Thursday, May 13, 2010
The expression "Pardon my French," which I have never liked, should be replaced with "Admire my French!" Someone uses some sort of profanity, and in a show of false embarrassment or pretended regret at having used such language, asks to be forgiven. Why would anyone want to apologize for using one of the world's most eloquent languages, and I might add, a very difficult one to master. Is it because French language speakers are considered more libertine, more risqué in their use of language, and that consequently, if one swears, one was only being a bit French, since the equivalent word or expression, were it to be used among French speakers, would not raise an eyebrow? Perhaps French speakers are more permissive, more tolerant, more naughty? I wonder if we are all just a bit envious.
I was lately reminded of the expression by an excellent article that appeared in the New York Times written by Michael Kimmelman's and entitled "Pardon My French," only here, the expression wittily suits the author's purposes. Kimmelman is razor sharp in his theory of how the French language will carry on in the future, even prosper, thanks to populations of peoples outside the Hexagon, explaining that France's proprietory relationship to the French language cannot continue, and that the French must get a grip on reality, ie, he writes, "French is now spoken mostly by people who aren't French. More than 50 percent of them are African. French speakers are more likely to be Haitians and Canadians, Algerians and Senegalese, immigrants from Africa and Southeast Asia and the Caribbean who have settled in France, bringing their native cultures with them."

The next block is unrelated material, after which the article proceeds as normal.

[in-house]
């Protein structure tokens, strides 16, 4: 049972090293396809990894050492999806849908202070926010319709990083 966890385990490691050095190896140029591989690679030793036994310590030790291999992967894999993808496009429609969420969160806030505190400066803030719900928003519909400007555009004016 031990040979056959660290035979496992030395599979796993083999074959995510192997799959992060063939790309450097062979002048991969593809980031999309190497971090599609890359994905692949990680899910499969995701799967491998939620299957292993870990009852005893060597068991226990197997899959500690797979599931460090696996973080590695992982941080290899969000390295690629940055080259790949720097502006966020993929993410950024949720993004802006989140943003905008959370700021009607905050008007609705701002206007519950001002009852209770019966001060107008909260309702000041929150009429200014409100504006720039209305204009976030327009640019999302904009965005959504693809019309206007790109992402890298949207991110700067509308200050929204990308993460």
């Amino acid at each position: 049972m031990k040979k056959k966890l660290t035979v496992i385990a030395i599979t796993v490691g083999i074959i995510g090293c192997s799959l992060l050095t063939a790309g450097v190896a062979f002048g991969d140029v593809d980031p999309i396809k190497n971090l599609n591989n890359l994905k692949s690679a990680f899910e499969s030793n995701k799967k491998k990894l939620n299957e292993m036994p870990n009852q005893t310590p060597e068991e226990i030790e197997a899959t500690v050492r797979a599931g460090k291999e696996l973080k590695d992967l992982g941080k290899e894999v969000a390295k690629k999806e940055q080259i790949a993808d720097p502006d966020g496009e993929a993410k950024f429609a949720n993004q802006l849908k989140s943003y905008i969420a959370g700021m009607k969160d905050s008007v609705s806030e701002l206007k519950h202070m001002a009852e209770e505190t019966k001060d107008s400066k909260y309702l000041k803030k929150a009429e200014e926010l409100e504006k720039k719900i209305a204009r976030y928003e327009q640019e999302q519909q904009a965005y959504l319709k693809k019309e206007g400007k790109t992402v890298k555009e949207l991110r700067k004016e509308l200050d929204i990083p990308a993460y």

Kimmelman goes a step further in raising the question, "So what does French culture signify these days when there are some 200 million French speakers in the world, but only 65 million are actually French?" He relates the story of Andrei Makine, a Russian-born novelist who has not only written novels in French for the past three decades, has been awarded France's highest literary honors for his works. Writing in French has allowed Makine to belong to a culture which is not that of his mother tongue. And Kimmelman reminds us that although France lays claim to non-French born French-language writers such as Beckett (Irish), Ionesco (Roumanian), and Kundera (Czech), it virtually ignores what comes out of the Carribbean or North Africa.
Albert Camus once said, Ma patrie, c'est la langue française. "The French language is my homeland." After more than four decades of an ongoing love affair with the French language, now there's an expression I can live with.